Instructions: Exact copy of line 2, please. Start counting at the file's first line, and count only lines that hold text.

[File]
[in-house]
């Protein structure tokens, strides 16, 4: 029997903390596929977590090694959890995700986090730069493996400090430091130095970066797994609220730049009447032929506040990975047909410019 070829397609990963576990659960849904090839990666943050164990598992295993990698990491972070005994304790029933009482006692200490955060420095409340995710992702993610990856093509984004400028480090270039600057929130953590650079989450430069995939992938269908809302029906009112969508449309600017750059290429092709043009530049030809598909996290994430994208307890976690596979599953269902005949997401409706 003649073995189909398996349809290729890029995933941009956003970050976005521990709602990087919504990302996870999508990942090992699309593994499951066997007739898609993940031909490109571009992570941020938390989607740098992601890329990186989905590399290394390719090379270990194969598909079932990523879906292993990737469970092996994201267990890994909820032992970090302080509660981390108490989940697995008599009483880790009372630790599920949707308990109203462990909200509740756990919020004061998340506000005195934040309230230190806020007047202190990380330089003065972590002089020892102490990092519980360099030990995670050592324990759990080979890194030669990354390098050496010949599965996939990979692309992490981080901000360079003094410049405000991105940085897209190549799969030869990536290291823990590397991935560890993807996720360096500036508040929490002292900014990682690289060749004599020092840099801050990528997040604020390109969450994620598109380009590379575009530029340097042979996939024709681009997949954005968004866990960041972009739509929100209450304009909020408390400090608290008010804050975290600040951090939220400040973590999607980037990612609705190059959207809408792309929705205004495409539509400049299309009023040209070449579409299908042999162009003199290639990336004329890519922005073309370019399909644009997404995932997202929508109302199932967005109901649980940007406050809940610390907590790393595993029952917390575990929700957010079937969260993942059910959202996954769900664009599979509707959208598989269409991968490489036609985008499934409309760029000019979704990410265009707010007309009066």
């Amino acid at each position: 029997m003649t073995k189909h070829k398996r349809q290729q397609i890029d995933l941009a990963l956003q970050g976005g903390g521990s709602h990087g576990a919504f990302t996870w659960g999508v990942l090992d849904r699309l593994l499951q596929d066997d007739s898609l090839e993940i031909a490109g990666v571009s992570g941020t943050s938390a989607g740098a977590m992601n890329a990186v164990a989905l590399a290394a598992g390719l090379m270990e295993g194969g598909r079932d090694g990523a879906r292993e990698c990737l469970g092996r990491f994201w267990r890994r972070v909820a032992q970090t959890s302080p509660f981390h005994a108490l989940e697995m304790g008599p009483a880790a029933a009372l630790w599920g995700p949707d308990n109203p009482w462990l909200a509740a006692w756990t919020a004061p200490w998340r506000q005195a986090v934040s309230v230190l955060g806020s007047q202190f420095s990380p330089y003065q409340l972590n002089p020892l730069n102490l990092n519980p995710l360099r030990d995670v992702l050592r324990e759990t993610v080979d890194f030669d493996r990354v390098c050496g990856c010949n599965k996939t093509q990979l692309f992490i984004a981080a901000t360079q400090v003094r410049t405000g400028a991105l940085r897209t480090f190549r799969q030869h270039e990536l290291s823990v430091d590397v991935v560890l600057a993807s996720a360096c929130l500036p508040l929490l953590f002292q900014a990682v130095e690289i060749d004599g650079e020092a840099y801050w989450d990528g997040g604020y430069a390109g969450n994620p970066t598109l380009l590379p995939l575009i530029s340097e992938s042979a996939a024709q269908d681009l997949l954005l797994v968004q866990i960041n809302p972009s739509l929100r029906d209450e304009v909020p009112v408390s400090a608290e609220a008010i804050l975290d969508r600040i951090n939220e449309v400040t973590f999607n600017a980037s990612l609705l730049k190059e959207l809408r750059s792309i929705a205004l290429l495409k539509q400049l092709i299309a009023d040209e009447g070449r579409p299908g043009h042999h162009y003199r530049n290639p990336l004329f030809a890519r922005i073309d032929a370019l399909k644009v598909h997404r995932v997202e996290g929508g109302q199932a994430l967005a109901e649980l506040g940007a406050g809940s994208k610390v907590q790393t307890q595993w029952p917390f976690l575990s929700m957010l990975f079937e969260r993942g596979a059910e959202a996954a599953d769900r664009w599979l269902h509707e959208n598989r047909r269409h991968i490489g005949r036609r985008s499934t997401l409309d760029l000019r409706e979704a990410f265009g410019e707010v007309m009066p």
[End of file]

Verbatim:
């Protein structure tokens, strides 16, 4: 029997903390596929977590090694959890995700986090730069493996400090430091130095970066797994609220730049009447032929506040990975047909410019 070829397609990963576990659960849904090839990666943050164990598992295993990698990491972070005994304790029933009482006692200490955060420095409340995710992702993610990856093509984004400028480090270039600057929130953590650079989450430069995939992938269908809302029906009112969508449309600017750059290429092709043009530049030809598909996290994430994208307890976690596979599953269902005949997401409706 003649073995189909398996349809290729890029995933941009956003970050976005521990709602990087919504990302996870999508990942090992699309593994499951066997007739898609993940031909490109571009992570941020938390989607740098992601890329990186989905590399290394390719090379270990194969598909079932990523879906292993990737469970092996994201267990890994909820032992970090302080509660981390108490989940697995008599009483880790009372630790599920949707308990109203462990909200509740756990919020004061998340506000005195934040309230230190806020007047202190990380330089003065972590002089020892102490990092519980360099030990995670050592324990759990080979890194030669990354390098050496010949599965996939990979692309992490981080901000360079003094410049405000991105940085897209190549799969030869990536290291823990590397991935560890993807996720360096500036508040929490002292900014990682690289060749004599020092840099801050990528997040604020390109969450994620598109380009590379575009530029340097042979996939024709681009997949954005968004866990960041972009739509929100209450304009909020408390400090608290008010804050975290600040951090939220400040973590999607980037990612609705190059959207809408792309929705205004495409539509400049299309009023040209070449579409299908042999162009003199290639990336004329890519922005073309370019399909644009997404995932997202929508109302199932967005109901649980940007406050809940610390907590790393595993029952917390575990929700957010079937969260993942059910959202996954769900664009599979509707959208598989269409991968490489036609985008499934409309760029000019979704990410265009707010007309009066």